Two Swiss firms set up innovation centre for plant-based alternatives to suit Asian palate

The Protein Innovation Centre's official opening was attended by Minister of State for Trade and Industry Alvin Tan (far left).
The Protein Innovation Centre's official opening was attended by Minister of State for Trade and Industry Alvin Tan (far left).PHOTO: GIVAUDAN SINGAPORE
Up to 40kg of plant proteins can be produced in an hour at the facility.
Up to 40kg of plant proteins can be produced in an hour at the facility.PHOTO: GIVAUDAN SINGAPORE

SINGAPORE - Two Swiss giants - flavour and fragrance maker Givaudan, and plant equipment manufacturer Buhler - have teamed up to launch an Apac (Asia-Pacific) Protein Innovation Centre dedicated to creating and developing plant-based food that caters to the Asian palate.

This is the first of such centres worldwide for the partnership, with more set to roll out globally. Its launch Monday (April 26) comes shortly after global food ingredient and flavour supplier ADM launched its new plant-based innovation laboratory in Biopolis - further cementing Singapore's position as a growing hub for meat alternatives.

The Protein Innovation Centre's official opening was attended by Minister of State for Trade and Industry Alvin Tan, as well as invited guests and media.

The 400sq m facility is a new addition built within Givaudan's existing site in Woodlands, which is also its regional Taste & Wellbeing headquarters. It houses a product development kitchen, storage facilities, meeting amenities, and a viewing area for live demonstrations.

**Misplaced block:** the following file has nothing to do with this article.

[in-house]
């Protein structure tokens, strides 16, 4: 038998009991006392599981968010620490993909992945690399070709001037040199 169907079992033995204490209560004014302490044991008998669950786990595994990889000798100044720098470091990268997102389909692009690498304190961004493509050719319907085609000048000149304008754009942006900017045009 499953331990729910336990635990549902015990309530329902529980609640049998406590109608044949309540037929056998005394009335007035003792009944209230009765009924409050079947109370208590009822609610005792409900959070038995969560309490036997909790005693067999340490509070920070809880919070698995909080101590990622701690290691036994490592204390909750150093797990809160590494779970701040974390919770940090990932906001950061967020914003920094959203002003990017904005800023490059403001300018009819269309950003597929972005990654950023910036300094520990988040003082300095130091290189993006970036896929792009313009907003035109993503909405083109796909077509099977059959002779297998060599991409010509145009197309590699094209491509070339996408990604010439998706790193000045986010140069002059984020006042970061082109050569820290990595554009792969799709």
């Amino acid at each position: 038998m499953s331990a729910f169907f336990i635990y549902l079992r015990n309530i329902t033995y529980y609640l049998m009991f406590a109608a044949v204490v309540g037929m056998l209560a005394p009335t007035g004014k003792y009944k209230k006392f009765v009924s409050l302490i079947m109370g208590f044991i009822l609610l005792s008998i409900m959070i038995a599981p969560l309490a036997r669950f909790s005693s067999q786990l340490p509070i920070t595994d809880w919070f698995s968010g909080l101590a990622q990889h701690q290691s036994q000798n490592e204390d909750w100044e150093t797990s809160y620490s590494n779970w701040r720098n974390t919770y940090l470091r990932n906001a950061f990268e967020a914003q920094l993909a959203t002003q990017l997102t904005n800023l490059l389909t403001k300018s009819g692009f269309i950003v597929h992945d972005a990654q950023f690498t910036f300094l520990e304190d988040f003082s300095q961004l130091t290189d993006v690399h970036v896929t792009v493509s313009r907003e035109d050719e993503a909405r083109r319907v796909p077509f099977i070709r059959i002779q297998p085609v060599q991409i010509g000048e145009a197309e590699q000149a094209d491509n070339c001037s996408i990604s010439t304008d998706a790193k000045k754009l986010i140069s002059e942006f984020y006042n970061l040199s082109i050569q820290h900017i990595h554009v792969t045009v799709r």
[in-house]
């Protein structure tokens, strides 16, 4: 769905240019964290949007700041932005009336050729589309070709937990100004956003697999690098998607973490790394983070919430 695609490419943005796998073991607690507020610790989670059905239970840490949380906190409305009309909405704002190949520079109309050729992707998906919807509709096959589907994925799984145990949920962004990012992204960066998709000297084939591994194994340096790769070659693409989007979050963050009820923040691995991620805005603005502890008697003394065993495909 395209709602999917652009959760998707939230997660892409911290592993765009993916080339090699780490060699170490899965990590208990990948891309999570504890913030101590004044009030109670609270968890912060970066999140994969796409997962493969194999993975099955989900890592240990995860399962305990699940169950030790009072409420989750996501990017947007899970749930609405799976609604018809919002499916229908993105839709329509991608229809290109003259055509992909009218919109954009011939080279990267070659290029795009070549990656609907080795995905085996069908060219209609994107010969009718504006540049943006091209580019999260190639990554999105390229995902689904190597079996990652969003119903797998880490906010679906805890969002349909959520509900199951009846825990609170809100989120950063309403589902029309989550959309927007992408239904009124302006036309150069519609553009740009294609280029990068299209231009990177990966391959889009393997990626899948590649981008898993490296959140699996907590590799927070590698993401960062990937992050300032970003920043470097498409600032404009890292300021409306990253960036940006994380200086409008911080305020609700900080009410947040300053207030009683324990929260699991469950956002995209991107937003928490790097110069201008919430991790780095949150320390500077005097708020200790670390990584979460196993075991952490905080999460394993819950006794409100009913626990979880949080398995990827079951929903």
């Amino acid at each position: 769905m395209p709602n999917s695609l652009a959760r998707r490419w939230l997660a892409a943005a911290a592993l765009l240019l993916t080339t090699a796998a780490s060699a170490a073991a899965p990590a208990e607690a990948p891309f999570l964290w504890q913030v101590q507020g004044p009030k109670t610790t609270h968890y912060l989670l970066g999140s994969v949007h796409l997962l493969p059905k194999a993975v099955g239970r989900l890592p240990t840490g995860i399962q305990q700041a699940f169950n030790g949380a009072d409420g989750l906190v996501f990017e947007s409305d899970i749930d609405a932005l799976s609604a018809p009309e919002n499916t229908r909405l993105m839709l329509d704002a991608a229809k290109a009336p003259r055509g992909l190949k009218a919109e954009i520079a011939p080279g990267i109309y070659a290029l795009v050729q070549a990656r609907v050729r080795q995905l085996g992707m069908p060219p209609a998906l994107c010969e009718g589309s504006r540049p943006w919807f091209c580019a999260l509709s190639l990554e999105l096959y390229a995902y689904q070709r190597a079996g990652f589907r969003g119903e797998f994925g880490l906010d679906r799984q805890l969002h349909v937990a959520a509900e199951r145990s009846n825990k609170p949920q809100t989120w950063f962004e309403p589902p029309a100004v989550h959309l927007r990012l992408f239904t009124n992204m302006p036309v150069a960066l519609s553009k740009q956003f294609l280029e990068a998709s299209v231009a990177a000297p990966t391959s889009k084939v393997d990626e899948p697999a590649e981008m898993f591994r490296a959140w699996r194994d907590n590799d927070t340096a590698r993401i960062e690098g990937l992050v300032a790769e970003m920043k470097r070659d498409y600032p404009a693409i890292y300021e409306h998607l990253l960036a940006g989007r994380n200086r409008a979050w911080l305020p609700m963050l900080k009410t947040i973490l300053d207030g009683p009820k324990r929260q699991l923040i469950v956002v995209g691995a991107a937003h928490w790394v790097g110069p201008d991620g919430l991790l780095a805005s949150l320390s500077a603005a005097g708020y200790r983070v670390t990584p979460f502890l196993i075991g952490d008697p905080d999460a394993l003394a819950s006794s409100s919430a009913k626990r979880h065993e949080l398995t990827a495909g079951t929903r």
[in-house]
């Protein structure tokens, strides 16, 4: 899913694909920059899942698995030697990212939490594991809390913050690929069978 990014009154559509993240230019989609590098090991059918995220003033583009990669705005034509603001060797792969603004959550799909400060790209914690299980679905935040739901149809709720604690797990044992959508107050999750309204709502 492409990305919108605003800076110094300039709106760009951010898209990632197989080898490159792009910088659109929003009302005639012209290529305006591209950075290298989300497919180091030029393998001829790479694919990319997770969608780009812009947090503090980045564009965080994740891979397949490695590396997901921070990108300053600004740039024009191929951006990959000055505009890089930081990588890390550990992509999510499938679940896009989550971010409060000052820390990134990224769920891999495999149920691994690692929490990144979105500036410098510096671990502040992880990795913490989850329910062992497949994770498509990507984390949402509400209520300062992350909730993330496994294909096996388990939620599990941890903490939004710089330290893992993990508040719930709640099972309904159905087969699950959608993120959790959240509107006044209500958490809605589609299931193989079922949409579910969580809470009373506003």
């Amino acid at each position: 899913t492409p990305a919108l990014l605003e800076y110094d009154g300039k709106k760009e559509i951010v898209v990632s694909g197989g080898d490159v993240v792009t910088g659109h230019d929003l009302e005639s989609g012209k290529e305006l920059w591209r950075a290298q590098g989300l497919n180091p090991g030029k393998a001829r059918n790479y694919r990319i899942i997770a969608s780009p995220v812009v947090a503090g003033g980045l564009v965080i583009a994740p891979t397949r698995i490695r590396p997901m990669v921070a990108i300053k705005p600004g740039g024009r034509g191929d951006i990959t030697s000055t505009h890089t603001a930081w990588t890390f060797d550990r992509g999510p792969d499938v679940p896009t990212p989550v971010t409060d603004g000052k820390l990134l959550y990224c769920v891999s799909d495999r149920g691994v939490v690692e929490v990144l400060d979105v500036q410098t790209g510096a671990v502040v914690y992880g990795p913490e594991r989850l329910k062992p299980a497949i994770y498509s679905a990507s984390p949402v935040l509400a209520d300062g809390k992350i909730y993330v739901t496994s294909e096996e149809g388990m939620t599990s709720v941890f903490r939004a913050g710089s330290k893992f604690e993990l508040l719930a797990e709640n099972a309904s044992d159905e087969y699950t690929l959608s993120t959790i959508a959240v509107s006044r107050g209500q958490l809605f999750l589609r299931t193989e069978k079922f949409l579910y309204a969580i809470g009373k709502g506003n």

Up to 40kg of plant proteins can be produced in an hour at the facility, which also offers dry extrusion and a newer wet extrusion technology to produce a fibrous structure akin to muscle, as well as higher protein content.

Food processing companies, start-ups, and university researchers can tap the technology, equipment and expertise of the centre to develop new products. The process starts from raw material selection to product development and consumer testing.

There are already projects in the pipeline, with growing interest from businesses in Asia, particularly from the South-east Asia region, as well as Japan and China, says Mr Alex Ward, Givaudan's head of regional innovation for Apac.

He said: "We get companies that want to improve existing products, those that have a protein source and are not sure what to do with it, or those who have a concept and don't know how to turn it into a prototype. We can work on these end-to-end. We can take a protein source and turn it into a culinary dish."

Calling the pairing of Givaudan and Buhler a "power couple in the agri-food sector", Mr Tan - who is also Minister of State for Culture, Community and Youth - highlighted that the partnership is a "welcome boost to the alternative protein industry".

He also highlighted other platforms that accelerate alternative protein product innovation such as the Food Innovation Resource Centre by Singapore Polytechnic and Enterprise Singapore; and the Food Tech Innovation Centre by Temasek and the Agency for Science, Technology and Research (A*Star).

He said: "Fuelled by these partnerships, we want to support our companies to capture opportunities in the agri-food tech industry, while strengthening Singapore's food resilience.

"Singapore is proud to be South-east Asia's leading food and nutrition hub, and our goal is for Singapore to become a global hub for agri-food tech, be it in alternative proteins, urban agriculture, or aquaculture."